The New Moon of Cancer is an interesting time for anyone who likes dichotomies and ironies. It is known as one of the negative months, rooted in din (the Hebrew word for law or judgment). But as Rav Berg taught, it is sometimes the experience of judgment that allows you to transform that negativity into mercy and positivity.
I’ve been reading over my past writings on Cancer and thinking of the worst form of judgment which I still believe is self-judgment: that we are not enough and that we cannot accomplish wonders. It’s an illusion rooted in feelings, which are typically at the forefront of any conversation about Cancer. We feel our way through the emotions of this New Moon. Blessing, meet curse.
Feelings and emotions help us derive meaning and purpose in our lives because we are built to be tellers and receivers of stories. Whether you believe in a divine Author or chance evolution, we have survived millennia and flourished because we can tell stories, suss out the morals, and apply them to our lives. But occasionally, that muscle is too well developed. Let me give an example.
A friend of mine converted to Judaism more than two decades ago. The Rabbi who oversaw his conversion warned him of the Beth din – literally the “House of Judgment” – wherein a council of three elder rabbis would grill him on his knowledge of Torah, of Jewish customs, and his intentions for joining the Tribe. As the day approached, he became more uneasy. He knew more commandments than many kohanim; the priestly tribe descended from Aaron. He could recite the necessary prayers and had a pat answer for why he wanted to convert to Judaism. He was intellectually ready for whatever the House of Judgment could throw at him. But he felt inferior. He had told himself this story and engaged, no, overcharged, his feelings of mediocrity. He believed that no one could possibly want him as much as he wanted to be accepted. He had an illusion of himself as less-than.
The day of the Beth din came. He shuffled into the chamber and faced the three old, wise men. They asked him why he wanted to convert. He mumbled his pat answer. They asked him his favorite Holy Day. He swears he answered Purim because his mind blanked. The rabbis looked at each other, shrugged, and accepted him into Judaism. My friend blinked in a way he would later describe as stupid. After a moment of deafening silence, one of the rabbis joked that he was tall and it would be good to have some height in the group. It wasn’t until halfway through his mikvah that my friend stopped laughing at the feeling of being drafted for a JewISH basketball team and realized that so much of the negativity and fear that had preceded that day was borne out of the story he had told himself that he wasn’t enough.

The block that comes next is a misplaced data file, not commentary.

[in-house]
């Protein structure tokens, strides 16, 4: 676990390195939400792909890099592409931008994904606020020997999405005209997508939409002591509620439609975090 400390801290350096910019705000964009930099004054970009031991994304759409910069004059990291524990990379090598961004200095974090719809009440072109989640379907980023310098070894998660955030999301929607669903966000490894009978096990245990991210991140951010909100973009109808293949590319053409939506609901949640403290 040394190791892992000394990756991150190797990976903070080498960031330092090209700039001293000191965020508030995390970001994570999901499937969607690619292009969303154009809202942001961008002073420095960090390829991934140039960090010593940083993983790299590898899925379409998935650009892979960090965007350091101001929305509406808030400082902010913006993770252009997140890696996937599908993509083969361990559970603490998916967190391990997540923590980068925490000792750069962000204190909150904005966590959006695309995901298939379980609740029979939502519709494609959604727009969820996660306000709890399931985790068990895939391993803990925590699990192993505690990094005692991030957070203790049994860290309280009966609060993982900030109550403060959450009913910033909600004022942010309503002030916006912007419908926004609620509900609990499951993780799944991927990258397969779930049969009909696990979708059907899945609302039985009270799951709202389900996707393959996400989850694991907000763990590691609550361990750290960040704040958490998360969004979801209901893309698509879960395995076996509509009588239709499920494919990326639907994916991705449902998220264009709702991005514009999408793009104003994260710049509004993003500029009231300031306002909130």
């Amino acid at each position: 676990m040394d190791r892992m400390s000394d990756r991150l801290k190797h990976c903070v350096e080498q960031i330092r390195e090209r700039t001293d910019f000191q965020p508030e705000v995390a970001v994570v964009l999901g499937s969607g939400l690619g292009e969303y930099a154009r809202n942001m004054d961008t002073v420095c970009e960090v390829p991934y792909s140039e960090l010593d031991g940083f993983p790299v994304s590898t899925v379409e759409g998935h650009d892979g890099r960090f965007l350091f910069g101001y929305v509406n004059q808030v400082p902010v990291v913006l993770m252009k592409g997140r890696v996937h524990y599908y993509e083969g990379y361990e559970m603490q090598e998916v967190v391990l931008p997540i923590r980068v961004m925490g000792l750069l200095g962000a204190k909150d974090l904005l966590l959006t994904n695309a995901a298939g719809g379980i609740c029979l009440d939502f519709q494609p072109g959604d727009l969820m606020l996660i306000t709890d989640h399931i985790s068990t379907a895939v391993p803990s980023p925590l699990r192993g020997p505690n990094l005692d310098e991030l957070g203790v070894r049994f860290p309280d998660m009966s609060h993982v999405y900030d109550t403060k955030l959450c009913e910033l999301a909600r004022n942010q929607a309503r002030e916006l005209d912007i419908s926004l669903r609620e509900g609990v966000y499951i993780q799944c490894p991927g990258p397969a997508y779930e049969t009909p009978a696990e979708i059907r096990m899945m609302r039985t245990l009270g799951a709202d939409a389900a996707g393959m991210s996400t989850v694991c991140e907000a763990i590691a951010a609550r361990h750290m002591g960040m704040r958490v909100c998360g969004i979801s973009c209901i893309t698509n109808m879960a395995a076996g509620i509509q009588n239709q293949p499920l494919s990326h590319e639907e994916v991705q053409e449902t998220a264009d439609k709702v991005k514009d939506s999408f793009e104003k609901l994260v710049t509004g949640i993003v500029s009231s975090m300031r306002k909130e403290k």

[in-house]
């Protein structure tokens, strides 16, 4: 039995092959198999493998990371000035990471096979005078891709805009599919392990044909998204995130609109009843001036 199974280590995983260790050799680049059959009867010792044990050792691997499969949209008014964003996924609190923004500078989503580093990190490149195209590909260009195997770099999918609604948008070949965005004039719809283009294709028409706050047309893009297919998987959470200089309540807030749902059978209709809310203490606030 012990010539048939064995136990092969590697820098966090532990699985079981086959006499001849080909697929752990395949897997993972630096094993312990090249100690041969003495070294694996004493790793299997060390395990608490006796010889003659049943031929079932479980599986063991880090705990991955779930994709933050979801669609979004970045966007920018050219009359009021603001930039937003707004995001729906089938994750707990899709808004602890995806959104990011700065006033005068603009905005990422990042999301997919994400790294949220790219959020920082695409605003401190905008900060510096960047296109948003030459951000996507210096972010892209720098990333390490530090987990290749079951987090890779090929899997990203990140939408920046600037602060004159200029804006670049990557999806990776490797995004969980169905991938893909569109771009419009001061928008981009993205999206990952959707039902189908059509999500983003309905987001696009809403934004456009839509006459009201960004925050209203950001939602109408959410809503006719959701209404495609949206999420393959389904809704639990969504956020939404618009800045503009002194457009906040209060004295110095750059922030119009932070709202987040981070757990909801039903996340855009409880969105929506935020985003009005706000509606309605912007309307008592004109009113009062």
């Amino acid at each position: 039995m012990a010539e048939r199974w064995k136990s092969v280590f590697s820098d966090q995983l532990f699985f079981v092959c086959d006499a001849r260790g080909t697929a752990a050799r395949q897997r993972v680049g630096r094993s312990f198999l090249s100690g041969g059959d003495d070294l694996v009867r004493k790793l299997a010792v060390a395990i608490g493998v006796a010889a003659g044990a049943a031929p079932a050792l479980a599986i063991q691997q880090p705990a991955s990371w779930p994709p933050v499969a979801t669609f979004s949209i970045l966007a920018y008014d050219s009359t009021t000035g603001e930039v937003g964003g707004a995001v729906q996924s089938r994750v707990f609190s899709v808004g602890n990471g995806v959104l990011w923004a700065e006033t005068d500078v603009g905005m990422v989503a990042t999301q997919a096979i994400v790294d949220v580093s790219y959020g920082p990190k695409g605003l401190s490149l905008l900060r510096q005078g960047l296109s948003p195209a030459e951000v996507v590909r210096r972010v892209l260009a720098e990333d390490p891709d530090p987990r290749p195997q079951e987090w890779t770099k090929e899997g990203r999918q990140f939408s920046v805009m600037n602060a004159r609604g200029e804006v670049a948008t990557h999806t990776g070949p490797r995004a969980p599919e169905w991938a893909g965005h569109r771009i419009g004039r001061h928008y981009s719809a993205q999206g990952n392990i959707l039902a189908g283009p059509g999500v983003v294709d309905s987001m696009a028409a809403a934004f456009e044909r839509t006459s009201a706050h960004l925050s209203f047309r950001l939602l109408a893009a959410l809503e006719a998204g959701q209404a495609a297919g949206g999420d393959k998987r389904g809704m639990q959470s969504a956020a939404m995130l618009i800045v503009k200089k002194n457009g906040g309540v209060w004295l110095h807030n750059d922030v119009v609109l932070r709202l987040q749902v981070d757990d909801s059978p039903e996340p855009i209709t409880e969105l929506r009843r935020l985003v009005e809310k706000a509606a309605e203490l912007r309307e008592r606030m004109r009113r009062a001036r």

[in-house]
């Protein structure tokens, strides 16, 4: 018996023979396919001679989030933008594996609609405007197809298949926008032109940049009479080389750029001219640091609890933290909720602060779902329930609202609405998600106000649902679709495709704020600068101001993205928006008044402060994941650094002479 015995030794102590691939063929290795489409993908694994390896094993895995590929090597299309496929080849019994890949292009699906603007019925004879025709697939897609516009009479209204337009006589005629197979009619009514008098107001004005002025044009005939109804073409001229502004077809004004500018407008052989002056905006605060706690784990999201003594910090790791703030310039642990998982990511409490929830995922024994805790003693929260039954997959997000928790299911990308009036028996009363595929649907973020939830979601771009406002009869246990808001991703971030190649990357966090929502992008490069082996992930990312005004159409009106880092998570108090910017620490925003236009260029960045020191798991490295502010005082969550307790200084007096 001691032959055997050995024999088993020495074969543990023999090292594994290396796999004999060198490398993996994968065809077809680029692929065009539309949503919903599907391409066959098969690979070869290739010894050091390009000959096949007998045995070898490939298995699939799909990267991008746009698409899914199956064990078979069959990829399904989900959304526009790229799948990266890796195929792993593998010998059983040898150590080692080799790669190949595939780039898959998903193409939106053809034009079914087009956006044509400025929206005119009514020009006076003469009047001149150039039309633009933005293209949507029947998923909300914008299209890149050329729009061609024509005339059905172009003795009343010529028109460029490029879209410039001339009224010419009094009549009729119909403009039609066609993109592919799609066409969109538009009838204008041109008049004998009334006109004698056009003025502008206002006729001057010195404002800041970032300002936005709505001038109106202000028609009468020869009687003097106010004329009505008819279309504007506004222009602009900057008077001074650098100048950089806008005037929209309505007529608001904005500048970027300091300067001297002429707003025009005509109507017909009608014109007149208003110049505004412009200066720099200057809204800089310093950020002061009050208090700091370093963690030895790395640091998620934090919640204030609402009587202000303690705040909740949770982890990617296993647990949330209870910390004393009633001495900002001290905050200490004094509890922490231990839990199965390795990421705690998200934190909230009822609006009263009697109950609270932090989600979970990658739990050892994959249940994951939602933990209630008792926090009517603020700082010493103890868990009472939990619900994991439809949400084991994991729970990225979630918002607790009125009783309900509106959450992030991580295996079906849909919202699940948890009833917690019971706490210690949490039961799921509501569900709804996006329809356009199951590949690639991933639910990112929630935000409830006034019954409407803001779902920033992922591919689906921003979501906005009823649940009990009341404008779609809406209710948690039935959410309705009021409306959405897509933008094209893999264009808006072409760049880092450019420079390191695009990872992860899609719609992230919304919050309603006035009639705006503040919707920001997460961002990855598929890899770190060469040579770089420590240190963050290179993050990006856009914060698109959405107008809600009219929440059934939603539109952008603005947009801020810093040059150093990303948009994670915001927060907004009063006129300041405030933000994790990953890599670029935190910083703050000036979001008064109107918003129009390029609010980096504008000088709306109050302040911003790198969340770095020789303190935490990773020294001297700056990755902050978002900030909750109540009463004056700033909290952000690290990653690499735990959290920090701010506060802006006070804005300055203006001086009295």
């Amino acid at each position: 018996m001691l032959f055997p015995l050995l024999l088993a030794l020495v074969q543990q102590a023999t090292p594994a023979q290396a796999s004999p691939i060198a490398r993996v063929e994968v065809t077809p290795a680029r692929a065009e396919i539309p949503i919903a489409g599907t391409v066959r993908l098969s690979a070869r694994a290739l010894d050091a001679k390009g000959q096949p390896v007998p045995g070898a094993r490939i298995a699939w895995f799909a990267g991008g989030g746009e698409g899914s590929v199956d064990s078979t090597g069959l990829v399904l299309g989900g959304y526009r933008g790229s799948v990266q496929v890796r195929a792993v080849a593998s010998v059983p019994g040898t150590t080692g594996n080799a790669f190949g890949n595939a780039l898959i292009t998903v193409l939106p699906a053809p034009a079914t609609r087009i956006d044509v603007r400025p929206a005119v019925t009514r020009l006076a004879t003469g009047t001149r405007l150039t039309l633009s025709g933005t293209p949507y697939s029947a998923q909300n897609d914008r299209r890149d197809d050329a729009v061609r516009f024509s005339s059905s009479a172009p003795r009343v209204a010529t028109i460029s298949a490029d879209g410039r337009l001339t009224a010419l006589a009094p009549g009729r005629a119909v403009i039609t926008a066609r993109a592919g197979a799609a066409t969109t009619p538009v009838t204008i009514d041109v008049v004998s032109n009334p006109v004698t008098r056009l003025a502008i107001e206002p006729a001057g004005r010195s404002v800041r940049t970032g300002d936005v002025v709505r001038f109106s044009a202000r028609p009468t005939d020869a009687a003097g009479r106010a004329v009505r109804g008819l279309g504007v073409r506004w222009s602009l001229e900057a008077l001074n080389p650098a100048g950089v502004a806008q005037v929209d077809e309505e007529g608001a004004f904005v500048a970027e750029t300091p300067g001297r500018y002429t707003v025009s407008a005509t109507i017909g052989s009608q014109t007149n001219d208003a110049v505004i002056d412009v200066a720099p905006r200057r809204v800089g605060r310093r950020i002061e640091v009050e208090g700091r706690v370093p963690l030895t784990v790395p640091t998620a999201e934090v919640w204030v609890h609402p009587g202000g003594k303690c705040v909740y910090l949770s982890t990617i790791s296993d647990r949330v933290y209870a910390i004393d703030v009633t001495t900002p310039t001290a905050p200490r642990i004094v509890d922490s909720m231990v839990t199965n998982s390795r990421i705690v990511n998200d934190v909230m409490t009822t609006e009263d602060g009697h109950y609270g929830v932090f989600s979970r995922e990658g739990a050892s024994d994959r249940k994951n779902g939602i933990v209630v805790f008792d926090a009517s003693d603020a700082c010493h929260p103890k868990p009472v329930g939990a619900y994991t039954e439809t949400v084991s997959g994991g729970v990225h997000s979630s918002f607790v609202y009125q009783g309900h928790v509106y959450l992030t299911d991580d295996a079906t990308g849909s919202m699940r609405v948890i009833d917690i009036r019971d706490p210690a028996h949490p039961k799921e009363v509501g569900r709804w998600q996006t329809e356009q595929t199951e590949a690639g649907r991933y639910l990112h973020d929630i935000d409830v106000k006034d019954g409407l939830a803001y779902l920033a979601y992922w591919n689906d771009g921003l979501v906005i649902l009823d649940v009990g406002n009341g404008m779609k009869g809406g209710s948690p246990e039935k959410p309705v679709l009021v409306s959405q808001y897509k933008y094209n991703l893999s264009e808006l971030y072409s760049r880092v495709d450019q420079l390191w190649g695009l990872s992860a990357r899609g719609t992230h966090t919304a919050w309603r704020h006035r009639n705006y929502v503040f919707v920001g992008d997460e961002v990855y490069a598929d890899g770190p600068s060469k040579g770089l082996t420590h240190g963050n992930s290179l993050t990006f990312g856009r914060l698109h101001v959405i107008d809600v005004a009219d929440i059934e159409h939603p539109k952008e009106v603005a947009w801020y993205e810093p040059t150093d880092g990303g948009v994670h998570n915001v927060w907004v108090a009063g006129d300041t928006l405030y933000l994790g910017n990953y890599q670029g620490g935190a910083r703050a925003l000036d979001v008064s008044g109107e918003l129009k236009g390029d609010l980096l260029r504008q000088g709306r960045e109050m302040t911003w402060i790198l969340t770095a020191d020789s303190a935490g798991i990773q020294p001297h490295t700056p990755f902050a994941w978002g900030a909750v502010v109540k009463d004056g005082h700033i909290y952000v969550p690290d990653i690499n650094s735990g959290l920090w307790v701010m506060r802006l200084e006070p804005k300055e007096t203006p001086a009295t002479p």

Cancer is a good opportunity for us to pause and remind ourselves that feelings are confusing enough as they are without us clouding them with beliefs. You can feel angry. You can feel happy or ecstatic. You can even feel hungry. But when you start saying and thinking things like “I feel that I should…” or “I feel I am…,” you are veering into the realm of opinion and assertion and out of the point of this month: the focus on actual feels, as my millennial friends would say.
Cancerians are an emotional group, and I love them for that. We can all learn a thing or two from the shells they build around their sensitive underbellies. And we can learn more from the sensitivities themselves. Emotions are data. So this month, I encourage you to scientifically extract the data of your emotions from the false narratives and opinions you’ve built up around yourself. The biggest illusion that emotion-based stories manifest is the illusion we have of ourselves. Even on our best day, the day we are not facing a House of Judgment, what we believe we are capable of and where our strength lies is a fraction of what’s possible.
The hardest and most important thing you can do on this New Moon is to transform your negative thoughts and false beliefs into truth. Tap into the truth of who you are and not the outdated, outgrown feelings of who you are.
It’s the baby and the pacifier parable. If you’re a parent, you have no doubt dealt with a child who believed that they could not survive without their binky. You, as a grown, cognizant, mature, completely together adult, know that the child isn’t going to crumble without their pacifier, and their emerging teeth will be all the better for its absence. I vividly remember the “pacifier going bye-bye now” parties I held for both of my daughters and have watched fellow mothers go so far as to tie their children’s pacis to balloons to bid farewell. (Not great for the environment.)
We see our children not only as their creators but through the eyes of our Creator. We realize they are stronger than they can imagine and so we see no true pain and sadness when we take something as simple as a binky away. Would that we could see ourselves with the same eyes of kindness and faith. Would that we could treat the removal of obstacles in our own lives with the same joy, determination, and understanding.
The next time you feel something negative about yourself, challenge it. Investigate it. Use the din/judgment inherent in this month to judge your feelings instead of yourself and unlock the ability to grow and believe in your destiny. Utilize the power of Cancer to set yourself up in the next week, month, and year to break into a new level of worth.